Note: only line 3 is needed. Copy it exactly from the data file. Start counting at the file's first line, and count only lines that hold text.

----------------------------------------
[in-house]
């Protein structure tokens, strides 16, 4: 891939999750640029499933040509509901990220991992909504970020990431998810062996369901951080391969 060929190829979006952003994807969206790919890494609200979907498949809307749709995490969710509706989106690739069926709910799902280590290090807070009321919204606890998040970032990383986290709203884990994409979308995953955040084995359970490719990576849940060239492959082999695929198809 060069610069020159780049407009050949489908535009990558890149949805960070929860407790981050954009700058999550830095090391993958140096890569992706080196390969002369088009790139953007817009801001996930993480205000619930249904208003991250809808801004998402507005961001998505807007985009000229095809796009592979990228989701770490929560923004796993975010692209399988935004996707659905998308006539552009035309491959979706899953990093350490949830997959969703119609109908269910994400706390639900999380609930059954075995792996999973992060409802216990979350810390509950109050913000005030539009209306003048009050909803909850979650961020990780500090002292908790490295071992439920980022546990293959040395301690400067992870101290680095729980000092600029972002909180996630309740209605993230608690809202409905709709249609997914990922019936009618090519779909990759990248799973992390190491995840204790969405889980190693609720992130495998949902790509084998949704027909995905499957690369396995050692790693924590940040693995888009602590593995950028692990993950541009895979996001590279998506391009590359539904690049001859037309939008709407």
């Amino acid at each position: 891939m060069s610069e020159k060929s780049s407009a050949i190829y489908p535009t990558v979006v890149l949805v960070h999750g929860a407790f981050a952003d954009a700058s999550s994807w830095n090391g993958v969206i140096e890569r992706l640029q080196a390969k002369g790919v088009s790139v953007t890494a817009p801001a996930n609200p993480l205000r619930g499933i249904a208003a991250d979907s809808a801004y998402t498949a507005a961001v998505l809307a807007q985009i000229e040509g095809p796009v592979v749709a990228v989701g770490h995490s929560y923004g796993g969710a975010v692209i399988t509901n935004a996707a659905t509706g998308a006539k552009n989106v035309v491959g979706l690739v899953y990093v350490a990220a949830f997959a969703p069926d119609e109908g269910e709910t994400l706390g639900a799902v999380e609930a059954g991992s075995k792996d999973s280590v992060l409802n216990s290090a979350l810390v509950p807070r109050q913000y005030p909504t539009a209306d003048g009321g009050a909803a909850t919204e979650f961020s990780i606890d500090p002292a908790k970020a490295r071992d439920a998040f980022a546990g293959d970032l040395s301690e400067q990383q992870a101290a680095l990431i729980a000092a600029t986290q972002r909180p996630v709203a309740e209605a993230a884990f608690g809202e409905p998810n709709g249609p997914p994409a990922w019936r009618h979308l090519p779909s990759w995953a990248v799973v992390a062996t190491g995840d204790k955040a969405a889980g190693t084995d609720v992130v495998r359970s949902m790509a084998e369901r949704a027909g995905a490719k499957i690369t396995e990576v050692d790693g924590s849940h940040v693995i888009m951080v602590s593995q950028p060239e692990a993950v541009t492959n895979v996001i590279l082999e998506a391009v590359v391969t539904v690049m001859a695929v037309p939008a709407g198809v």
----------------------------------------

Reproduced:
């Amino acid at each position: 891939m060069s610069e020159k060929s780049s407009a050949i190829y489908p535009t990558v979006v890149l949805v960070h999750g929860a407790f981050a952003d954009a700058s999550s994807w830095n090391g993958v969206i140096e890569r992706l640029q080196a390969k002369g790919v088009s790139v953007t890494a817009p801001a996930n609200p993480l205000r619930g499933i249904a208003a991250d979907s809808a801004y998402t498949a507005a961001v998505l809307a807007q985009i000229e040509g095809p796009v592979v749709a990228v989701g770490h995490s929560y923004g796993g969710a975010v692209i399988t509901n935004a996707a659905t509706g998308a006539k552009n989106v035309v491959g979706l690739v899953y990093v350490a990220a949830f997959a969703p069926d119609e109908g269910e709910t994400l706390g639900a799902v999380e609930a059954g991992s075995k792996d999973s280590v992060l409802n216990s290090a979350l810390v509950p807070r109050q913000y005030p909504t539009a209306d003048g009321g009050a909803a909850t919204e979650f961020s990780i606890d500090p002292a908790k970020a490295r071992d439920a998040f980022a546990g293959d970032l040395s301690e400067q990383q992870a101290a680095l990431i729980a000092a600029t986290q972002r909180p996630v709203a309740e209605a993230a884990f608690g809202e409905p998810n709709g249609p997914p994409a990922w019936r009618h979308l090519p779909s990759w995953a990248v799973v992390a062996t190491g995840d204790k955040a969405a889980g190693t084995d609720v992130v495998r359970s949902m790509a084998e369901r949704a027909g995905a490719k499957i690369t396995e990576v050692d790693g924590s849940h940040v693995i888009m951080v602590s593995q950028p060239e692990a993950v541009t492959n895979v996001i590279l082999e998506a391009v590359v391969t539904v690049m001859a695929v037309p939008a709407g198809v």